A recent study by the National University (UNA), through its Institute for Studies on Toxic Substances, warned of a “very probable” and “significant” affectation of aquatic ecosystems at Crucitas, which has been contaminated by mercury used by illegal mining groups to extract gold from the area.
The institution took samples of fish, plants, water and sediments, inside and outside the areas that are being used for illegal mining (from the Caño Crucitas micro basin and the lower Infiernito river basin to its mouths in the river San Juan), igniting alarms about a probable and “important affectation of the aquatic ecosystem, both local and downstream.”
According to the preliminary study, dated Sept. 19, “the highest levels (of mercury) were present in the samples taken directly in the impact areas.” However, “the high removal of soil material, the expansion of the water bed by the amount of sediment in suspension, the release of organic matter, all in combination with heavy rains in the area, would generate a displacement of mercury” in the zone.
The study was carried out at the request of the Ministry of Environment and Energy, and the objective was “to identify the presence of mercury in the affected area.”
The report says it will seek to “a second phase of long-term monitoring of the environmental behavior of biota, water and soil, as well as of residents in direct or indirect contact with the metal” to “identify the areas of greatest risk and to support with scientific data the actions of the state entities.”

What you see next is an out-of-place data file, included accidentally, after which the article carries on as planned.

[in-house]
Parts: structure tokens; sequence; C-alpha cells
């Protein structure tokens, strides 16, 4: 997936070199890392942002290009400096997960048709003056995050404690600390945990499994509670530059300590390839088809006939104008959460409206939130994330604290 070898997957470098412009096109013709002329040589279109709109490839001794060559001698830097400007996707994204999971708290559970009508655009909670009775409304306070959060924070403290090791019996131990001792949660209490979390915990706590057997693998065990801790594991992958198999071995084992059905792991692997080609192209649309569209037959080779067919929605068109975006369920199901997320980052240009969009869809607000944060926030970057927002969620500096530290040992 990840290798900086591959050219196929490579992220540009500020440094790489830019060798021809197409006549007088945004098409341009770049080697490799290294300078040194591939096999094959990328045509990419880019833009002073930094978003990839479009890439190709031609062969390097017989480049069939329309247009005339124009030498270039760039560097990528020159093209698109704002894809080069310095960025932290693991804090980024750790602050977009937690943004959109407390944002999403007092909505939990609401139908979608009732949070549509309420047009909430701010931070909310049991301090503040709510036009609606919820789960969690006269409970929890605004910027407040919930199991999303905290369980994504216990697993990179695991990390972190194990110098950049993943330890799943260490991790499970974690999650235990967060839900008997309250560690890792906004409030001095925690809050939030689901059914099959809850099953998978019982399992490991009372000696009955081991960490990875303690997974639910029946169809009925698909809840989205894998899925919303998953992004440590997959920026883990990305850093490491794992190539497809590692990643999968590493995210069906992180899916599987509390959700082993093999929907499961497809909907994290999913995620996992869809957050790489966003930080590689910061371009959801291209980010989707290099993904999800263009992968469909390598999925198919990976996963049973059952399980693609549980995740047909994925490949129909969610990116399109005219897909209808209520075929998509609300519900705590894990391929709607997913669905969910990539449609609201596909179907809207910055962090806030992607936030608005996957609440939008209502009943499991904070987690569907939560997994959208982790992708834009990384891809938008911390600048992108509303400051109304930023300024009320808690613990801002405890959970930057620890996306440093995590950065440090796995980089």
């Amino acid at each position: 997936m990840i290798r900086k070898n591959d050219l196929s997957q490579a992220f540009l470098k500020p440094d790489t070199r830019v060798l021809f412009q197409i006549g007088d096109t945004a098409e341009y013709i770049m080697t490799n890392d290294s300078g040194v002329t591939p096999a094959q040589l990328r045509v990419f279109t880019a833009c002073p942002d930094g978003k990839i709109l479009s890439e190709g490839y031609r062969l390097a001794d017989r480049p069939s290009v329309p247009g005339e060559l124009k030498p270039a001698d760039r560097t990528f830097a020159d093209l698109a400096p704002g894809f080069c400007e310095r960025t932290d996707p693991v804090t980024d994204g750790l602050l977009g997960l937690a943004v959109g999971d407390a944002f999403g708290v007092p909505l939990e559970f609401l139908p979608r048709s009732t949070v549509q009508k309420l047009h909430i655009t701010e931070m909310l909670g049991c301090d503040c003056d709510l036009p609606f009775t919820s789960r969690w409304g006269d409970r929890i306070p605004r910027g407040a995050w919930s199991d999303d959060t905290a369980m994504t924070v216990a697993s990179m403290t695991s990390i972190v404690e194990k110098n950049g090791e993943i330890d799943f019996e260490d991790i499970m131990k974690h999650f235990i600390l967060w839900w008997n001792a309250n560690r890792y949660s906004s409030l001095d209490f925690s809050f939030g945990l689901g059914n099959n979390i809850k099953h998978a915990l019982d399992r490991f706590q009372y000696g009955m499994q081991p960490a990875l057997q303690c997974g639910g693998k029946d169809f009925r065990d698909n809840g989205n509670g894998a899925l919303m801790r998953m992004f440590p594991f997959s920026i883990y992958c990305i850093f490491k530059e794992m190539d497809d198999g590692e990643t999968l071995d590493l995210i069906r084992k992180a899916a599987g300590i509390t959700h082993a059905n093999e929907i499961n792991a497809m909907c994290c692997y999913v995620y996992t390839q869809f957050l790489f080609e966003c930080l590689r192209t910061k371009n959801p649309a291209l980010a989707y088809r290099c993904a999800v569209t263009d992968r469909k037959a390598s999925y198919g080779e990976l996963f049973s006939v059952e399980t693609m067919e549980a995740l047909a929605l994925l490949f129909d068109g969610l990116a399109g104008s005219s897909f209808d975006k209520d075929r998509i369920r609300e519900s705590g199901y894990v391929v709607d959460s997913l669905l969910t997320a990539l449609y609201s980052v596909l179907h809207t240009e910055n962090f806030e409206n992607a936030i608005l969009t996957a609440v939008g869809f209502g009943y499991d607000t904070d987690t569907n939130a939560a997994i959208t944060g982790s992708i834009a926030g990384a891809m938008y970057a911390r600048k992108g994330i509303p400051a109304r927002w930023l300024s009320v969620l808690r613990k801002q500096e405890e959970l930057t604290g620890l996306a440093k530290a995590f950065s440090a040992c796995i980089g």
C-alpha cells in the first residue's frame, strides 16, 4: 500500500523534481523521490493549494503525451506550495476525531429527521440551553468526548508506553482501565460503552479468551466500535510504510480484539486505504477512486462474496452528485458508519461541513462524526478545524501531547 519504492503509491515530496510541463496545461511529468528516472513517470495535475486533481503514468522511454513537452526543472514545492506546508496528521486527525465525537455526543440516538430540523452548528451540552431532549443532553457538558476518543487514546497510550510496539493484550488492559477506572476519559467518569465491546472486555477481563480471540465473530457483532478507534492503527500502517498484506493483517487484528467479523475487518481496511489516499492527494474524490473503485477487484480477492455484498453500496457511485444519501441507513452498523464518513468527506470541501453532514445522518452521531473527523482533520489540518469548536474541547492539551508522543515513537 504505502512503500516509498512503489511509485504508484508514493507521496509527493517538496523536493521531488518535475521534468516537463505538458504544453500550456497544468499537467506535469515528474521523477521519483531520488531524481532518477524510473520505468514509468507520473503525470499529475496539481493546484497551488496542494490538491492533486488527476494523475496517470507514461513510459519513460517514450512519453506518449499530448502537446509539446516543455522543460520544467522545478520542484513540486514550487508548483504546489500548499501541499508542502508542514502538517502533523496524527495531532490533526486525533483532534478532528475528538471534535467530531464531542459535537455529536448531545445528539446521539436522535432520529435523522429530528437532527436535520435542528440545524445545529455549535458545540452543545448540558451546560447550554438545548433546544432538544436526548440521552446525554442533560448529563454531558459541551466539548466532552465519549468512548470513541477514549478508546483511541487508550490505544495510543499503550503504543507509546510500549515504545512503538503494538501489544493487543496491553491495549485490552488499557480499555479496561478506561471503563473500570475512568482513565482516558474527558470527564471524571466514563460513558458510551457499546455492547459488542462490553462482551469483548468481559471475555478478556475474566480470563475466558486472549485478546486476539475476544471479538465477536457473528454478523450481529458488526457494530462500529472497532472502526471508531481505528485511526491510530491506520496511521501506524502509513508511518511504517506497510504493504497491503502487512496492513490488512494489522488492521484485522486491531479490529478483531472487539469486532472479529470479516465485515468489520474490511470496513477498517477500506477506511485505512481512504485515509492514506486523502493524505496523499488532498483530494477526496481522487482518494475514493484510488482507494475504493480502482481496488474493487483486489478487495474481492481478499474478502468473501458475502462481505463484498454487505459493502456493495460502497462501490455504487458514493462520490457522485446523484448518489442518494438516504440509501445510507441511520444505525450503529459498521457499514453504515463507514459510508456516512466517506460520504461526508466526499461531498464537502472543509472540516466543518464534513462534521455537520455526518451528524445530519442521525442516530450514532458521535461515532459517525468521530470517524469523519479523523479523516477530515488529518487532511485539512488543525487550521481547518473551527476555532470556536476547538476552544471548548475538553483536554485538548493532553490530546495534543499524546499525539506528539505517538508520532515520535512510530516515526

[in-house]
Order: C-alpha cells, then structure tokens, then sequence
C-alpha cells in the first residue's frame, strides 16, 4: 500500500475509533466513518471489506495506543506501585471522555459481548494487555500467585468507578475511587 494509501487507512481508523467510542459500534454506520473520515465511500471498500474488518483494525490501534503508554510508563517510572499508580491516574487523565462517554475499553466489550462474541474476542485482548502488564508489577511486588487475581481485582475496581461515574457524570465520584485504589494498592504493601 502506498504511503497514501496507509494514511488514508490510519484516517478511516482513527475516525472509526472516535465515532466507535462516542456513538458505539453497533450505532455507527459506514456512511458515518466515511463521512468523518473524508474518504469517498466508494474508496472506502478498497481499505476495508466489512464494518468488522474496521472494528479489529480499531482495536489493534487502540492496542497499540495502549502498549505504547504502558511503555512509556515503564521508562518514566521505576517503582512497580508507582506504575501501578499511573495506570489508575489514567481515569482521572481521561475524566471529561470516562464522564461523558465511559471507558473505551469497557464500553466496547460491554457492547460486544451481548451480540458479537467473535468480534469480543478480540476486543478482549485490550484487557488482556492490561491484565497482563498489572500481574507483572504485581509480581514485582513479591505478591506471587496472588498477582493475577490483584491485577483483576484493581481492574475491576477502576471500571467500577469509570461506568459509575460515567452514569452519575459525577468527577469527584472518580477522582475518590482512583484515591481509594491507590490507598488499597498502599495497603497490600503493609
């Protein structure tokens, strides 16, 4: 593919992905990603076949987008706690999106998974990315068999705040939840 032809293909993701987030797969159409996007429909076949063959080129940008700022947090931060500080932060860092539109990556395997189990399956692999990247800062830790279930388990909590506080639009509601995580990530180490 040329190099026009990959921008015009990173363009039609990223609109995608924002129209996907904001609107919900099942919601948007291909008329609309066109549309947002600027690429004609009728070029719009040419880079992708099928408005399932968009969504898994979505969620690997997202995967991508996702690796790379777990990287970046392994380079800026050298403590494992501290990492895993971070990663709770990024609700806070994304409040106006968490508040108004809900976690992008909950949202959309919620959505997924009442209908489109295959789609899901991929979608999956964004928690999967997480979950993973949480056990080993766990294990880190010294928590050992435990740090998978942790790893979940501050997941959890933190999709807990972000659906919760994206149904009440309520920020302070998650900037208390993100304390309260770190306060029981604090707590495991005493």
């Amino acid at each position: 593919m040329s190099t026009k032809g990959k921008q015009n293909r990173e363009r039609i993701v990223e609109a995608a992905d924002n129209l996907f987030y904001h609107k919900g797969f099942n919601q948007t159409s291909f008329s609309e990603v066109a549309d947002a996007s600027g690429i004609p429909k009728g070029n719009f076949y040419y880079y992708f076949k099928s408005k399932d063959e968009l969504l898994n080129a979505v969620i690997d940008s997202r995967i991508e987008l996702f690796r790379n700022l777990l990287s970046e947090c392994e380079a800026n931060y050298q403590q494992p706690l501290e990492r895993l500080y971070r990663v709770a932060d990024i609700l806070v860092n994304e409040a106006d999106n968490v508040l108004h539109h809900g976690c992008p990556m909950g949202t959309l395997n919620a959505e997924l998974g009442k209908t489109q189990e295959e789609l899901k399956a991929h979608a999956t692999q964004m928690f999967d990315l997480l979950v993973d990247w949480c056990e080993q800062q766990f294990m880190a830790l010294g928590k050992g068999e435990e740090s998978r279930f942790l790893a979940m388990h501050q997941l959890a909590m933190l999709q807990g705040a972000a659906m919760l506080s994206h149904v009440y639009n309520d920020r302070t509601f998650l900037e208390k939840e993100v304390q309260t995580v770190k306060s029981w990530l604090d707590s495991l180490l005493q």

Concerns about health impacts in the area have existed since the beginning of 2017, when the presence of non-sanctioned mining groups in the area increased.
Crucitas was the planned mine location for Canadian company Infinito Gold during the administration of President Óscar Arias. However, that initiative was suspended in 2010 after pressure from activist groups, academics and environmentalists, who questioned the imminent environmental impact a gold mine would have in the country.
However, the territories are now overrun by amateur gold-seekers, who use mercury to amalgamate the gold they extract from the stone fragments in the area.
The UNA report says mercury is “a highly toxic metal, both due to its easy migration between different environmental behaviors, as well as its persistence and ability to bioaccumulate, biomagnify and to form organic compounds.”
This, warns the document, is a “potential risk” for birds, otters, sloths and other species that feed on affected fish and plants, whose exposure to mercury — once ingested — can cause behavioral disorders and health problems.
In addition to all these damages, the specialists of the UNA determined that the gold miners generate other environmental damages in the surrounding wetlands, where they wash rocky material in the gorges, undermine roots of the trees, widen channels 10 times or more their original width, remove substrates and leave plastic trash.
The report was released on in mid-December by the faction of the National Liberation Party (PLN) in the Legislative Assembly, where its head, Carlos Ricardo Benavides, denounced “the attention of the current authorities” who feel the results of “the previous government, which allowed hundreds of illegal gold minders to enter that area and have been amassed large businesses through illegal extraction.”
This story was originally published by Semanario Universidad. It was translated with permission by The Tico Times. Read the original report here.